API ID card SecurityThe production of ID cards is an important element of the secure identification ecosystem.  This broad area of technology has become an essential part of modern life, because personal identification is the cornerstone of system security.  Security has leapt to the forefront of our collective consciousness as we have all become hyper-vigilant in the face of identity theft, hackers, phishing, ransomware, and the myriad of other online threats that are out there.

It seems that the faster our technology advances, the faster the bad guys are able to come up with new ways to make us feel unsafe online.  Trust is at an all-time low, and worry and fear are collectively at their highest levels ever in the United States and globally.

But there are some signs that our well-warranted collective concerns about online security may begin to decline in the near future.

First of all, with the broad awareness around cyber attacks, everyone is becoming more educated and more vigilant.  The ‘low-hanging fruit’ that attracted many of the early, brazen attacks have reduced the ranks of hackers by weeding out the less-sophisticated schemers.  No one these days is falling for an email from a Nigerian prince telling them they can share his inheritance of millions of dollars.

Second, the collective investment of billions of dollars in securing our systems infrastructure, including devices, networks, and servers has made it much harder for bad actors to penetrate higher, thicker walls.  Your PC, your phone, and all the web services you use are infinitely more secure than they were a few years ago as security patches are installed, encryption is generalized,  and secure identification is made comprehensive.

Even that age-old vulnerability of our systems, the login/password combination, is declining as a source of data breaches.  With the use of advanced digital access services, like multi-factor authentication, biometrics, single-sign-on, and forced password rotation, this vector of attack is constantly narrowing.

But there are two major new technologies which will multiply the ability of our systems, going forward, to even better defend themselves from attack.

The first one is of course the amazing new capabilities brought to us by AI. Artificial intelligence promises to be able to automatically recognize unauthorized access to systems and data, and prevent access even in previously unforeseen circumstances.  The potential of AI in this area cannot be understated, and there are already a number of well-funded start-ups focusing on harnessing AI to continuously monitor and analyze access attempts and filter out those which are deemed to be threatening.  AI will be a game changer through its ability to look across systems and determine intent, in real time, and to thwart unauthorized users.  Another tranche of less-sophisticated bad actors will be eliminated.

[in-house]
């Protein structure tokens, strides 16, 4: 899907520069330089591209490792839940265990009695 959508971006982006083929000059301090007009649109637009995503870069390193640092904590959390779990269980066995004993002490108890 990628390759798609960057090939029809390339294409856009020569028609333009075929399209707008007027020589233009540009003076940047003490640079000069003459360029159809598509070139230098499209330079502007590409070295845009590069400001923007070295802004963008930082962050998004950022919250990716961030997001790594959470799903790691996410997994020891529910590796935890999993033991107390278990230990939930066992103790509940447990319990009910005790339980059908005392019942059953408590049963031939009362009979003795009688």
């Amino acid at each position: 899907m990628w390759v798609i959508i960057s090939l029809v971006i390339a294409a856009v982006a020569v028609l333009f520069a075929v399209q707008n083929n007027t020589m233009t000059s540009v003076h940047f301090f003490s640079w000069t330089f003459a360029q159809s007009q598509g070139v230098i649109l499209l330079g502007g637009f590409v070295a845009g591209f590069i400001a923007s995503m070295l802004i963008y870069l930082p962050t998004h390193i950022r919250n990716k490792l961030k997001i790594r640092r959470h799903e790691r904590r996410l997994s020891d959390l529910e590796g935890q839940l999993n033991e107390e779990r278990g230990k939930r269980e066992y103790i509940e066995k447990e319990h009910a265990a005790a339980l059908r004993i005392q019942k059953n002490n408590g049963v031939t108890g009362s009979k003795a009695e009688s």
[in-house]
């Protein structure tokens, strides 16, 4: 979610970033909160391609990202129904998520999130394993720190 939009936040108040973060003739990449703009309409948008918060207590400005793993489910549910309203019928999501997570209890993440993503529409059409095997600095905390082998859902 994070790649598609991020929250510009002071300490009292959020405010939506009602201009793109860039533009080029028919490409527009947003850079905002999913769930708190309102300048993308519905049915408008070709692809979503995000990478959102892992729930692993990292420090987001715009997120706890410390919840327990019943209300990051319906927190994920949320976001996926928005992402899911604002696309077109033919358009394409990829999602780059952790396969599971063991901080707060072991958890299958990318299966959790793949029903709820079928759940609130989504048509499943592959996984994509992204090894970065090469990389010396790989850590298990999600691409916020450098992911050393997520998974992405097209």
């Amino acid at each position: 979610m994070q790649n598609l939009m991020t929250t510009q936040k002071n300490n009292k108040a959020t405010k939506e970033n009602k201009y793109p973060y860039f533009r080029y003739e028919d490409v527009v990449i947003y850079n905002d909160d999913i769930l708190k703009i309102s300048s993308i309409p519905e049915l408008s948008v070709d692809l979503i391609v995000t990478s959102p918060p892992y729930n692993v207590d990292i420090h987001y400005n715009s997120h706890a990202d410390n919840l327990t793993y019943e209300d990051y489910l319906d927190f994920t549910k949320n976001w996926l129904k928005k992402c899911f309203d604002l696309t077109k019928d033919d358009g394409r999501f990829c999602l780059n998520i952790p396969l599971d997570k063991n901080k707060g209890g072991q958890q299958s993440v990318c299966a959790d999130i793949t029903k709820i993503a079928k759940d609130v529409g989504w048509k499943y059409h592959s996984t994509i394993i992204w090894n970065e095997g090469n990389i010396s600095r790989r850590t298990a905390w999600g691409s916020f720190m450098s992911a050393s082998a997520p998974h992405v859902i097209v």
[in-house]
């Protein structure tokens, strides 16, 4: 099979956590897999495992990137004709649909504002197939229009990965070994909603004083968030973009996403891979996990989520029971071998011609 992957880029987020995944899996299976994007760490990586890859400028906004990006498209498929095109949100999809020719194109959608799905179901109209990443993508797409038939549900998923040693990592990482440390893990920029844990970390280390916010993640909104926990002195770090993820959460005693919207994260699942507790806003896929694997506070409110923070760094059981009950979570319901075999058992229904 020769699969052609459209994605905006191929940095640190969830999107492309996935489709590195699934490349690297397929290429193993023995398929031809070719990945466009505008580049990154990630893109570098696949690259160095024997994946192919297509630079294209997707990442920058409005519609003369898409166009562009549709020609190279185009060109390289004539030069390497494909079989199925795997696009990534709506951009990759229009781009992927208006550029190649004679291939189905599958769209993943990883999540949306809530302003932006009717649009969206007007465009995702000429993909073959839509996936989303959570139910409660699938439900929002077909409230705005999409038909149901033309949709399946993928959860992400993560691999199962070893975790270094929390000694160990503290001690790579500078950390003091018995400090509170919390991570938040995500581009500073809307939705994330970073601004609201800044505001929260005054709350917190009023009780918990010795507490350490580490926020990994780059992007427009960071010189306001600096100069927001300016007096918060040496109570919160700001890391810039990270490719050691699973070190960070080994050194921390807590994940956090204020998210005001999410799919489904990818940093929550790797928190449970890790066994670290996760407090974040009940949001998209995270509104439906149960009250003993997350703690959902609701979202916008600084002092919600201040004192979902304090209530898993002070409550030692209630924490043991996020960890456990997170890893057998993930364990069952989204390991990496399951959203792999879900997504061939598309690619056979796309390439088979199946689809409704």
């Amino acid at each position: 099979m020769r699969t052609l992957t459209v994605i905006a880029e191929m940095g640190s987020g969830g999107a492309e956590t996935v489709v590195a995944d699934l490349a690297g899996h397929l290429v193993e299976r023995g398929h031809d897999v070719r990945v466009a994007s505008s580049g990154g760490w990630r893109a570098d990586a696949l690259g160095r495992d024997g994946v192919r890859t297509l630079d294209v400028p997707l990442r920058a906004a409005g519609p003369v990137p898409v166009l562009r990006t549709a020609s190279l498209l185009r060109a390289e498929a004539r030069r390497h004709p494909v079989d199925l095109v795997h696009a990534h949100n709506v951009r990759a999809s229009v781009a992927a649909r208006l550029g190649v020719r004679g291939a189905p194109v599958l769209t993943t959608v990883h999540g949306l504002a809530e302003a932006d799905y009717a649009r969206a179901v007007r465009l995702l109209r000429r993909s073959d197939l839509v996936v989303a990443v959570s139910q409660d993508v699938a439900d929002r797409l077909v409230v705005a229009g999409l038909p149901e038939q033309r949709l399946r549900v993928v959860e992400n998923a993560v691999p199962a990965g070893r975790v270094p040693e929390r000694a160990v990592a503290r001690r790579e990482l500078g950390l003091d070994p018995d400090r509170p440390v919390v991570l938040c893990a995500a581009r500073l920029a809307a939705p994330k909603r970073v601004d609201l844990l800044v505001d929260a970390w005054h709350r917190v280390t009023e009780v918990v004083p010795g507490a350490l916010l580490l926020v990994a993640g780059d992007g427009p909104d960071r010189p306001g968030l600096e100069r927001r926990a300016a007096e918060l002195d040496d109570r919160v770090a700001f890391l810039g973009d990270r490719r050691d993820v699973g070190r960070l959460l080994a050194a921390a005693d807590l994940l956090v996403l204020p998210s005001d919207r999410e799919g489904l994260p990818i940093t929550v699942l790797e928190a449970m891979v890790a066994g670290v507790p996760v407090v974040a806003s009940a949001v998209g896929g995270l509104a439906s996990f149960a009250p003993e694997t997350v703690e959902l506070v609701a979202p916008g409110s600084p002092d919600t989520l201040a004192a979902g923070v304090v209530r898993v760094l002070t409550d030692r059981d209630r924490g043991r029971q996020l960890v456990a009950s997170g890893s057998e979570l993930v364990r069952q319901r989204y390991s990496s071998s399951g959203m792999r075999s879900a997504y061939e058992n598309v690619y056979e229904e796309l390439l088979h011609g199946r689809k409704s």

The other technology which is already having a very significant impact on better identification of users is a part of the internet’s “plumbing”: APIs, or Application Program Interfaces.  These connections between systems have become an essential component of the operations of nearly all the cloud services we use on a daily basis.  The way data bases and services are linked together provides a very strong ability to identify and validate who is actually behind an access request.

By triangulating between multiple systems, APIs can multiply exponentially the chances of identifying hackers.  Token-based authentication is commonly used for APIs, helping ensure that only authorized interactions are permitted.

For example, when a person accesses a physical office with, for example, an RFID ID badge, the building’s access control system is invoked.  If that person then normally clocks in using a time and attendance system, the interaction between those services, via an API, can validate his identity, or flag unusual activity.  If a user who usually accesses certain online services one day attempts to access a service he has previously never used, APIs can flag this unusual behavior and increase monitoring for a potential breach.

As APIs tie together all the systems we access, this web of interconnections becomes in and of itself a strong method by which to prevent security breaches.  ID cards and their associated digital identities are the basis of ensuring that a user is who he/she says he is.  As a result of this network effect, each system is no longer on its own to defend itself against attackers.  Each system can rely on its networked “neighbors” to collectively identify unauthorized users, and broadcast between them, via APIs, information which can prevent cyber security breaches.

And there are other security benefits to be derived from the use of APIs.  Their use always implements encryption protocols to protect data during transit and data at rest.  API security involves continuous monitoring and logging to detect and respond to security incidents promptly, allowing immediate identification of suspicious activities or potential breaches. APIs can also be used directly to detect malware and insertions, enhancing overall security.

As America’s premier provider of online photo ID cards, InstantCard has been a leading actor in the important realm of identity management.  We are proud to support the enhancement of the security that comes with the use of our technology to ensure a safer world around us.  We have provided advanced REST-based APIs to our badging service since 2012, and they are used extensively by our clients to enhance the security and efficiency of their ID management systems.  You can learn more about how our clients are using InstantCard’s unique API capabilities here.  If you have any questions, don’t hesitate to contact us!